Two centuries of Japan’s tradition was broken on April 30, when a new emperor, Naruhito, became the first emperor to receive the sacred imperial regalia that represents his rightful succession to the world’s oldest monarchy.

Naruhito, 59, officially succeeded Akihito, 85, an enormously popular monarch who brought the royal family much closer to the people as he emphasized a message of peace in a country haunted by the legacy of war.

Emperor Akihito abdicated the Chrysanthemum Throne on April 29, three decades after he succeeded his father, the wartime emperor Hirohito.

The role of emperor has been chiefly ceremonial since the end of World War II. The departing monarch acted as the nation’s chief consoler during times of disaster, such as the 2011 earthquake and tsunami. He sought to make amends throughout Asia for Japan’s wartime atrocities.

Conservatives balked at Akihito’s embrace of atonement, but his son is likely to continue to stress pacifism and war remembrance, as well as his father’s efforts to humanize the monarchy.

“In acceding to the throne, I swear that I will reflect deeply on the course followed by His Majesty the emperor emeritus and bear in mind the path trodden by past emperors, and will devote myself to self-improvement,” Naruhito said.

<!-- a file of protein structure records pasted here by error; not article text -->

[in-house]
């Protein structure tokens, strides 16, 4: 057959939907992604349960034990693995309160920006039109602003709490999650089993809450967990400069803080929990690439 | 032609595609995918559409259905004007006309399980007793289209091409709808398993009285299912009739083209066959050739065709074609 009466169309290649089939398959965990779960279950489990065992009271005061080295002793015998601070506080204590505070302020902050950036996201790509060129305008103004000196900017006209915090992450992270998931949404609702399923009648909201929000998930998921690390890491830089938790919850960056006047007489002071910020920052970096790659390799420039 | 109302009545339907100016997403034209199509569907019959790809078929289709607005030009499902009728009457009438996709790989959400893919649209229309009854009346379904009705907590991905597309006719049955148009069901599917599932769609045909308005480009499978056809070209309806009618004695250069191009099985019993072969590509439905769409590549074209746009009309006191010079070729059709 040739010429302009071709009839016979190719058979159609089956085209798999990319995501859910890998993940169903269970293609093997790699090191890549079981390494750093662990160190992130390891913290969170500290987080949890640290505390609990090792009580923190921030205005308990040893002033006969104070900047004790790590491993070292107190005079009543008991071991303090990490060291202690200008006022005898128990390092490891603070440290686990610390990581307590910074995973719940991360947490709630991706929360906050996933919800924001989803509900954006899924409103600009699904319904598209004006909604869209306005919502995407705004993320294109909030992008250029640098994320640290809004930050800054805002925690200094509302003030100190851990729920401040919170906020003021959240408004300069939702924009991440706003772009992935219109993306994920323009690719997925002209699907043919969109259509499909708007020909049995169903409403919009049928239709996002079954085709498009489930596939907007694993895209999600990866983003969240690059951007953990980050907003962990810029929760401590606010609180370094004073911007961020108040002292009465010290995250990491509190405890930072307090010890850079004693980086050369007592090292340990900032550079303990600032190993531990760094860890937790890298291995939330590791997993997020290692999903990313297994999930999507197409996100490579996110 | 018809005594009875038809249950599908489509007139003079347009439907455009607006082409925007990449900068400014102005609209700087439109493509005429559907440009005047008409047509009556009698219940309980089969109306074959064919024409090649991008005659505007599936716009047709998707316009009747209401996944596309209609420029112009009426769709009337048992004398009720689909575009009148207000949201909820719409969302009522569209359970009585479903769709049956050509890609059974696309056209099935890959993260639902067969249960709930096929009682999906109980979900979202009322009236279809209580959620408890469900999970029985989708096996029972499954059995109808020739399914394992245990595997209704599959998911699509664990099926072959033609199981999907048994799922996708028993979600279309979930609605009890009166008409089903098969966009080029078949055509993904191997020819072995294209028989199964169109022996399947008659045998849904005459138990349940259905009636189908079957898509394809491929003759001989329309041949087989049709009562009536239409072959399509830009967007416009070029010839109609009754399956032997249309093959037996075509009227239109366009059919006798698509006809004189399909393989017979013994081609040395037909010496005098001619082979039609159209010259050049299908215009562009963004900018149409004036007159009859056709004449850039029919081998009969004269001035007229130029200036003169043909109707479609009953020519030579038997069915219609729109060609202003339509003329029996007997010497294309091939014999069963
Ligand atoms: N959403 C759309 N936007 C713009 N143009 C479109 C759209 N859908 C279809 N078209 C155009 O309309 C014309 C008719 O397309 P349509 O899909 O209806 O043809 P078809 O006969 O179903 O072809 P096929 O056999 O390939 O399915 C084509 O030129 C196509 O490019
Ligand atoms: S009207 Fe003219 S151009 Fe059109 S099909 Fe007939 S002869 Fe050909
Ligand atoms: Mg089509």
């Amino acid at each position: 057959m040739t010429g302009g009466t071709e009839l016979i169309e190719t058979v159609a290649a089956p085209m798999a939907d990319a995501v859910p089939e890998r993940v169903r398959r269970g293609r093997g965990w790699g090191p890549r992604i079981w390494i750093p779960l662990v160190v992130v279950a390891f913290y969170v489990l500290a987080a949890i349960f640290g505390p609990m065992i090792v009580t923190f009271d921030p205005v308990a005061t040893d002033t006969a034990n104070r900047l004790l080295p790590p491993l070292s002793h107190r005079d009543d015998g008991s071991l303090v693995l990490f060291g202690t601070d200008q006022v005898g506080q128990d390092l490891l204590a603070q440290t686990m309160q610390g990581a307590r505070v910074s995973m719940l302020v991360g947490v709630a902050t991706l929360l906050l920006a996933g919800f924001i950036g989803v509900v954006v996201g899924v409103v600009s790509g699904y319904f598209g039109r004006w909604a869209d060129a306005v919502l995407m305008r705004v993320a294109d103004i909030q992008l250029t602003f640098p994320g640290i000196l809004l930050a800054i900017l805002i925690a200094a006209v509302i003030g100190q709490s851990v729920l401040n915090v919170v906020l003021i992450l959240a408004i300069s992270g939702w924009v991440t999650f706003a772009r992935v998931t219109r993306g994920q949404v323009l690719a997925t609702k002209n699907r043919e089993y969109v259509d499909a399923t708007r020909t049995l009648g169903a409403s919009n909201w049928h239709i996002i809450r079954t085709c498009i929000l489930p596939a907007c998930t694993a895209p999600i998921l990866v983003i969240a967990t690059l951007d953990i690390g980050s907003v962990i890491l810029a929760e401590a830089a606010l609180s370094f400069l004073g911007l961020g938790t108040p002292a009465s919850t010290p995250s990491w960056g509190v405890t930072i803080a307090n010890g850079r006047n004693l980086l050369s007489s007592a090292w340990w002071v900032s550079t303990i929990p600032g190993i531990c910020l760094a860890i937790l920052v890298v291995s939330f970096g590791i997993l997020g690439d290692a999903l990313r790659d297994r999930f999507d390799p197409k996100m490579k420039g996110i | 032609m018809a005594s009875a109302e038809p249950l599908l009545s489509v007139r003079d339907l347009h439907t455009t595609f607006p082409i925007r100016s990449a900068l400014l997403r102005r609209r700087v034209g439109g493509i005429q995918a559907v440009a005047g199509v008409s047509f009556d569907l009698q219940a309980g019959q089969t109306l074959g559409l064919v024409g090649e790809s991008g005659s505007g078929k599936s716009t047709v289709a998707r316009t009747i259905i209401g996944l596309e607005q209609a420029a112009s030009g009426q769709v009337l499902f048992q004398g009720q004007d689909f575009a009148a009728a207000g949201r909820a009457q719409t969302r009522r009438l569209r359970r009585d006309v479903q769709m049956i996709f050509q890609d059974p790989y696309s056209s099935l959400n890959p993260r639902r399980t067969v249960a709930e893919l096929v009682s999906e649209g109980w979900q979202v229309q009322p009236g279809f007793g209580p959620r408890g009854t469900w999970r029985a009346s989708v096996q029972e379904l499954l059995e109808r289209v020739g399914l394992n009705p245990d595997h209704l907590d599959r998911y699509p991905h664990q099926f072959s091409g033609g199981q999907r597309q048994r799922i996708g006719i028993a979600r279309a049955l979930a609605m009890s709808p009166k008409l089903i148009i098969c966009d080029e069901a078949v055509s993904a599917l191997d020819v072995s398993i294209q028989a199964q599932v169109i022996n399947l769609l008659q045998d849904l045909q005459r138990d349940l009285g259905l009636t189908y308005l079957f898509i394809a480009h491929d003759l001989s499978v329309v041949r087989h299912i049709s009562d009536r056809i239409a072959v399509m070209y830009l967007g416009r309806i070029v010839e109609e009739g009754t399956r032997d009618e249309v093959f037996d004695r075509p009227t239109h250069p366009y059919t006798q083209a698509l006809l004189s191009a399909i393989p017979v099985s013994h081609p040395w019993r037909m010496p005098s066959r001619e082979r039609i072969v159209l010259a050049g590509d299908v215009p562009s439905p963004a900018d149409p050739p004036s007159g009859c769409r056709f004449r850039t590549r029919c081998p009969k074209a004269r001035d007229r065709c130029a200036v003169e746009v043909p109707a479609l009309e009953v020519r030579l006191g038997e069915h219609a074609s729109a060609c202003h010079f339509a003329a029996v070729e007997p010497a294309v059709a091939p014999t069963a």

He added that he would work in service “of the unity of the people of Japan, while always turning my thoughts to the people and standing with them.”

As we reported in an earlier editorial on a story broadcast by “60 Minutes,” Japan is facing numerous challenges. The nation’s people are being overworked with many hours of overtime.

The birthrate is exceedingly low and the aging population is declining rapidly.

The nation is attempting to open itself to foreign workers and change the brutal, entrenched work culture and reduce gender inequality.

Under the country’s postwar Constitution, the emperor ­—once regard as a demigod ­— has no political power to address any of these issues directly, but he can set a tone.

Analysts have been scrutinizing Naruhito’s previous public statements for hints of what his reign might look like.

He was educated at Oxford University. His wife, Masako, a former diplomat, has a degree from Harvard. Together, they represent a cosmopolitan outlook in the often insular Japan.

In his limited public statements, Naruhito has indicated he believes the monarchy should adjust to modernity.

When Akihito took over the throne in 1989, it was after his father suffered a prolonged illness. Akihito, who was treated for prostate cancer in 2003 and underwent heart surgery in 2012, may have wished to avoid subjecting his son to a period of such limbo.

The United States should continue fostering its diplomatic friendship with its ally, Japan. America needs all the help it can gain in keeping the peace among the rapidly evolving nations in Asia, including North Korea and China.

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